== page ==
Saudi Arabia Partially Lifts Its 24-Hour Curfew (12:39 p.m. HK)

Saudi Arabia partially lifted a 24-hour curfew, allowing resumption of some commercial and economic activities, state-run Saudi Press Agency reported.

The curfew will be removed from 9 a.m. to 5 p.m., from for the April 26 to May 13 period, though a 24-hour curfew will be enforced in Mecca city.

Commercial and economic activities will be allowed in wholesale and retail stores and shopping centers. Construction companies and factories will be allowed to resume activities without restrictions on time from April 29 to May 13. Limits remain on a swathe of other businesses, from restaurants to health clubs.

Read the story here.

U.S. NBA Looks at Opening Up Limited Training (11:46 a.m. HK)

National Basketball Association plans to reopen some team training facilities in U.S. states and municipalities that are unwinding lockdown restrictions, starting on Friday, ESPN reported.

Players will be able to return to facilities in states such as Georgia for voluntary solo workouts, the report said, citing unidentified officials. Teams still won’t be allowed to hold group workouts or organized activities, ESPN said. The NBA’s announcement last month of the suspension of the rest of its season had contributed to a slump in stocks.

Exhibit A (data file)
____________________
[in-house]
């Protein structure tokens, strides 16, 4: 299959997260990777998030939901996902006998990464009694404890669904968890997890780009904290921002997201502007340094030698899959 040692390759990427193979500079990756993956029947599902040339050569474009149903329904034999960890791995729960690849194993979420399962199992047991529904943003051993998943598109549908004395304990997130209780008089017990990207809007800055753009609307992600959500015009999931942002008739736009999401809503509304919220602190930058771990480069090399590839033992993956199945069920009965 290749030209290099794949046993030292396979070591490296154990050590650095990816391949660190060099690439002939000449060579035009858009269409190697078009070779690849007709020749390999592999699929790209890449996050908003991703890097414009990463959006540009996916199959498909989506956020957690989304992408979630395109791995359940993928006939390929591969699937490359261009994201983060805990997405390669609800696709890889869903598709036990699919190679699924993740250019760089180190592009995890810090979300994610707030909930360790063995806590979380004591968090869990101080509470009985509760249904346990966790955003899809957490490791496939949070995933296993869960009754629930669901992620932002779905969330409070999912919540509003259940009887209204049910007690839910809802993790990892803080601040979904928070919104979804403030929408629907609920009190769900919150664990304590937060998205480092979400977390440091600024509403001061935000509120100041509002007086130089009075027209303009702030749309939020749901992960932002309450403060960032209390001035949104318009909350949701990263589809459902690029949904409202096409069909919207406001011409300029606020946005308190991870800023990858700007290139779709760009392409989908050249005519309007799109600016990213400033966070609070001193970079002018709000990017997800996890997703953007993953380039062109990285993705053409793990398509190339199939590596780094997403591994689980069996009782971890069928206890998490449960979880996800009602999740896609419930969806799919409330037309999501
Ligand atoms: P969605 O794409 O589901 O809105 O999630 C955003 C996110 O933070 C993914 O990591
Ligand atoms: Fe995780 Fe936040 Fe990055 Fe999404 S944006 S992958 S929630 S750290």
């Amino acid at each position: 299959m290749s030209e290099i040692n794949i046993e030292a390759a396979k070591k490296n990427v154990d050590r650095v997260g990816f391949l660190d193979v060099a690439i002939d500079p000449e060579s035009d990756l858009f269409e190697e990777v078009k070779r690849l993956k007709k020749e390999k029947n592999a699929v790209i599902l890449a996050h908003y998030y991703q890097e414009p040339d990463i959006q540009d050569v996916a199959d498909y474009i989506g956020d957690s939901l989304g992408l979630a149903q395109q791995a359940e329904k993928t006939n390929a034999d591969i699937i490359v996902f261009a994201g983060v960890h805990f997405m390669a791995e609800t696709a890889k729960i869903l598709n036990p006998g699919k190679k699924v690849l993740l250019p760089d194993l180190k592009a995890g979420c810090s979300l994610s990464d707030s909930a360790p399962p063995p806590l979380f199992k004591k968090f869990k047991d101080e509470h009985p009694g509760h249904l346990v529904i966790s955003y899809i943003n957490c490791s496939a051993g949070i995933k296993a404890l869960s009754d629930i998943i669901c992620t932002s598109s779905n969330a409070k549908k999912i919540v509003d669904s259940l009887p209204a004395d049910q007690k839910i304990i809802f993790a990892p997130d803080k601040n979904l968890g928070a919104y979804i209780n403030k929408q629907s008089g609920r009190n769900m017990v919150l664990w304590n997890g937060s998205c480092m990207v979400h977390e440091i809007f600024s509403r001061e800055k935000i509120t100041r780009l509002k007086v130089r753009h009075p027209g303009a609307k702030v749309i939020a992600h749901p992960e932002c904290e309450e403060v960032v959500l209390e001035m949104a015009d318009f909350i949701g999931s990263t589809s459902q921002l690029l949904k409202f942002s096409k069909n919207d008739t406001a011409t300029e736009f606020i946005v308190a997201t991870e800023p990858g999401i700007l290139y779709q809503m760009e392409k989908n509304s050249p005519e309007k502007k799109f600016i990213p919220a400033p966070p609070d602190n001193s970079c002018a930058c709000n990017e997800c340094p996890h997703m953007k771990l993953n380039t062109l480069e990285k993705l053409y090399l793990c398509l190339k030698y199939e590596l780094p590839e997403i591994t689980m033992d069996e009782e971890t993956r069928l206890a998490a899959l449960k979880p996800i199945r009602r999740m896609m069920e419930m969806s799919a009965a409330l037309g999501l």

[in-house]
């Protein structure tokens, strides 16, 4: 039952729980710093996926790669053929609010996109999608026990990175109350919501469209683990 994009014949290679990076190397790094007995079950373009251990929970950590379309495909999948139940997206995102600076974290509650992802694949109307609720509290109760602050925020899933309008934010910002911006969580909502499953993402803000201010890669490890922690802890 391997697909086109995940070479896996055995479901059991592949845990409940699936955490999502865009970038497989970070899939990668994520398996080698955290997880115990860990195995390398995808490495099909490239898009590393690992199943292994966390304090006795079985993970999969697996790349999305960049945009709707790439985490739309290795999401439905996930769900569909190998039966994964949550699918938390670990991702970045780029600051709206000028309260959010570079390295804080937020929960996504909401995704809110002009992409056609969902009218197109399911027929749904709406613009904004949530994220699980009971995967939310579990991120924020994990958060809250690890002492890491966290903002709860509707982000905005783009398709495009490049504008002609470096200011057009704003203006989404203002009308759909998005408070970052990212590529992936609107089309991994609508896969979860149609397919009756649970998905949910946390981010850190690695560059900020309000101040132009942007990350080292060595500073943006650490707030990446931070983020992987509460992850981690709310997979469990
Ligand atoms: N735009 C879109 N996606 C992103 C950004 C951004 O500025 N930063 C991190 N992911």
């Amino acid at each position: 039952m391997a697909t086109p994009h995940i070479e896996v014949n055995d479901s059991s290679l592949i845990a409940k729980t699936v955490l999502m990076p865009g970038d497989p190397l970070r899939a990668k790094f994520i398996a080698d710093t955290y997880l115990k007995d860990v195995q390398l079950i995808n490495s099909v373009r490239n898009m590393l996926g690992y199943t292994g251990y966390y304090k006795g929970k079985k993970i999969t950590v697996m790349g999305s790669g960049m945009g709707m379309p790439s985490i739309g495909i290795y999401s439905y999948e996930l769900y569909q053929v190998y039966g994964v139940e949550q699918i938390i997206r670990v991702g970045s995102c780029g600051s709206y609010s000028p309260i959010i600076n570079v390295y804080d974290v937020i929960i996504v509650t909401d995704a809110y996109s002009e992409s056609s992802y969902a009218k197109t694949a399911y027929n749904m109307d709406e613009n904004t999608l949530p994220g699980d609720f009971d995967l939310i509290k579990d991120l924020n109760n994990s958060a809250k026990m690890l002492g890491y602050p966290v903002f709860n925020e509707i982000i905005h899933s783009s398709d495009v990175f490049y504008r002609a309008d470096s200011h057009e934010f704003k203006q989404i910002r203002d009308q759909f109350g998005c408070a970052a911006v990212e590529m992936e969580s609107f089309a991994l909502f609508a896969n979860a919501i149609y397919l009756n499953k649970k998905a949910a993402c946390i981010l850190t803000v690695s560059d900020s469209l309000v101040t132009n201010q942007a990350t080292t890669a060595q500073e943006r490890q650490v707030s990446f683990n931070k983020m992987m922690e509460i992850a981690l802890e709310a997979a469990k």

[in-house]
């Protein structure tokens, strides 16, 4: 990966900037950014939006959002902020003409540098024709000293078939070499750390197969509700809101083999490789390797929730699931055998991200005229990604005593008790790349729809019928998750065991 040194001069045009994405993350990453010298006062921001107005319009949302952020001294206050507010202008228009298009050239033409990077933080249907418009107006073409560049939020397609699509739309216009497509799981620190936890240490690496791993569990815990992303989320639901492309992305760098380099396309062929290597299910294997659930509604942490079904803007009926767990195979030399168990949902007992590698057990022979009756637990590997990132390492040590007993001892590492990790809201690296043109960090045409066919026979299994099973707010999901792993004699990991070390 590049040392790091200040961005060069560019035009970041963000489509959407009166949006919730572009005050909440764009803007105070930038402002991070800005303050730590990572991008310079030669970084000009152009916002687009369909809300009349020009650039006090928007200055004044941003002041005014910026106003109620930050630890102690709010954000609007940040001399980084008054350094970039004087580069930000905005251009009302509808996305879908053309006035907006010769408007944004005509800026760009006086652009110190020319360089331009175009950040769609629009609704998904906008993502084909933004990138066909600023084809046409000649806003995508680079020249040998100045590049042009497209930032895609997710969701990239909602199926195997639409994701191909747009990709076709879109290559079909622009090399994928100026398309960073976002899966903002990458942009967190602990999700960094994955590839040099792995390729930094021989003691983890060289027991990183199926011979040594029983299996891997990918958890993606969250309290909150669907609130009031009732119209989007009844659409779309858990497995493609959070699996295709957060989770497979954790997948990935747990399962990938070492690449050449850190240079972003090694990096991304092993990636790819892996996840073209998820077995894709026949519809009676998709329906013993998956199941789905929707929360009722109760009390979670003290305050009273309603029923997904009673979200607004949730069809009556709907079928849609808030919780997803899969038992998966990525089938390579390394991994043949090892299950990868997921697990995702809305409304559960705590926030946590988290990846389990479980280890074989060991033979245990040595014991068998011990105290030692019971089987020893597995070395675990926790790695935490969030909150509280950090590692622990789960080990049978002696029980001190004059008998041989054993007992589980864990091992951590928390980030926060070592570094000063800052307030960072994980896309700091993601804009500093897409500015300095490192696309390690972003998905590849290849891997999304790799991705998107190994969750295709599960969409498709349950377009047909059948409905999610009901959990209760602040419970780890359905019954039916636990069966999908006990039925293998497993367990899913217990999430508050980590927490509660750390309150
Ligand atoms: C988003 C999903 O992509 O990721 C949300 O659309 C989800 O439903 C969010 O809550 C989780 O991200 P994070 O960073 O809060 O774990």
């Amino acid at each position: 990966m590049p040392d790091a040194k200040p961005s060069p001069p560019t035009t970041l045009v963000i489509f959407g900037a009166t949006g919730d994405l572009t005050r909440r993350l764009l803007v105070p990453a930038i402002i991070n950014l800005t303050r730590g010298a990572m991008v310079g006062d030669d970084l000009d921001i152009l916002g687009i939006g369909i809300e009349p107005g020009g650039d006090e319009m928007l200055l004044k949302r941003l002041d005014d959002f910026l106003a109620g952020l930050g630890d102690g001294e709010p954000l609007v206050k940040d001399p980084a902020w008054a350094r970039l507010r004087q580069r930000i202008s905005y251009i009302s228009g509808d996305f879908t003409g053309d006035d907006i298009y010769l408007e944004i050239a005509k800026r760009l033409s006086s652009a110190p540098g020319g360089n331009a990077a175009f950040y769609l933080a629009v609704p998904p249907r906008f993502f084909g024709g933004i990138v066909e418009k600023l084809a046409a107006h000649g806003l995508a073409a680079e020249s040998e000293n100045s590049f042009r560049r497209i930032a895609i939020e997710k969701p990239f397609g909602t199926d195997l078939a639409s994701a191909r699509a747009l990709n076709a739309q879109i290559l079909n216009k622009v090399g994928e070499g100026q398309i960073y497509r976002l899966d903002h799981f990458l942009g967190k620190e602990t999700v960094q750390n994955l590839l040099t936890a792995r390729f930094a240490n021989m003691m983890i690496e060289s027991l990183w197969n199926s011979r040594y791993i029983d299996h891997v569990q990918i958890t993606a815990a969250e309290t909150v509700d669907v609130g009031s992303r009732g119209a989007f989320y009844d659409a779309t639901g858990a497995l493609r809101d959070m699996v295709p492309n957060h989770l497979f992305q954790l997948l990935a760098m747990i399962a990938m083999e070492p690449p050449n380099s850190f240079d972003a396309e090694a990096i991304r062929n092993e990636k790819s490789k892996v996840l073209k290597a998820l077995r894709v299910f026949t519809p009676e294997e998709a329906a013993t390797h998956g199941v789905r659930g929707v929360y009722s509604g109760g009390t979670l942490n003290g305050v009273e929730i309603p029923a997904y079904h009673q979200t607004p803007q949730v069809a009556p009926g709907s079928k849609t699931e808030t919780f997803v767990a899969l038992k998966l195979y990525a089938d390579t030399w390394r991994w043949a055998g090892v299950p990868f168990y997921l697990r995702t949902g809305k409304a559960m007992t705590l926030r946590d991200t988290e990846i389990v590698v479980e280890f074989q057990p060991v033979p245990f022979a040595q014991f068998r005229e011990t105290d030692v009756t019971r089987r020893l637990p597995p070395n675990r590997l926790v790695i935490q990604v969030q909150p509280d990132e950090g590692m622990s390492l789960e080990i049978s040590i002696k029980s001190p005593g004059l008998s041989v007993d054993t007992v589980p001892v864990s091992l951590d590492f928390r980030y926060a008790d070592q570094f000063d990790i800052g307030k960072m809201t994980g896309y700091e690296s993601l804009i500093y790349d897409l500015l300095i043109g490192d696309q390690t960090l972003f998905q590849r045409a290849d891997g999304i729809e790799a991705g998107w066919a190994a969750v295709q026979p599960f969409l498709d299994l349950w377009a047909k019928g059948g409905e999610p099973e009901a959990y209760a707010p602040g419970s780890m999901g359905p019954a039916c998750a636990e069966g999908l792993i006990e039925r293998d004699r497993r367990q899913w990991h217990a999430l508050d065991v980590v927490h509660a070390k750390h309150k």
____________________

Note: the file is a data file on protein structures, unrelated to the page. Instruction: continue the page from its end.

Read story here.

Japan Weighs Need to Extend Emergency Declaration (10:23 a.m. HK)

There is a growing view within the Japanese government that lifting the nation’s emergency as planned on May 6 will be difficult, national broadcaster NHK said, without citing sources.

While daily new coronavirus cases in Osaka and Tokyo have begun to fall, experts said the rate of change is not as fast as expected, NHK reported. That report preceded news that Tokyo recorded 72 coronavirus cases on Sunday, the first time in 13 days it was below 100. Deaths in Tokyo passed 100 on Saturday.

Japanese Prime Minister Shinzo Abe declared the state of emergency for seven regions on April 8, later extending it to include the whole country. The nation’s so-called Golden Week holidays — when in normal times salaried employees combine official holiday and personal time off to return to hometowns or take trips abroad — begin Wednesday.

Read the full story here.

Argentina Extends One of Latin America’s Toughest Lockdowns (9:44 a.m. HK)

Argentina is extending its nationwide lockdown by another two weeks until May 10 to contain the coronavirus outbreak while it seeks to ease some restrictions in smaller cities.

President Alberto Fernandez said Saturday the lockdown — one of Latin America’s strictest — would continue for the capital Buenos Aires and other urban areas with a population of 500,000 or more. Cities such as Cordoba and Rosario will also be affected.

Read the full story here.

Biden Says Stimulus Insufficient, Criticizes ‘Greedy’ Corporations (8:53 a.m. HK)

Presumptive Democratic nominee Joe Biden railed against the coronavirus stimulus packages in an interview published Saturday, calling corporate America “greedy as hell” while demanding legislation that includes stricter conditions on business bailouts and more oversight.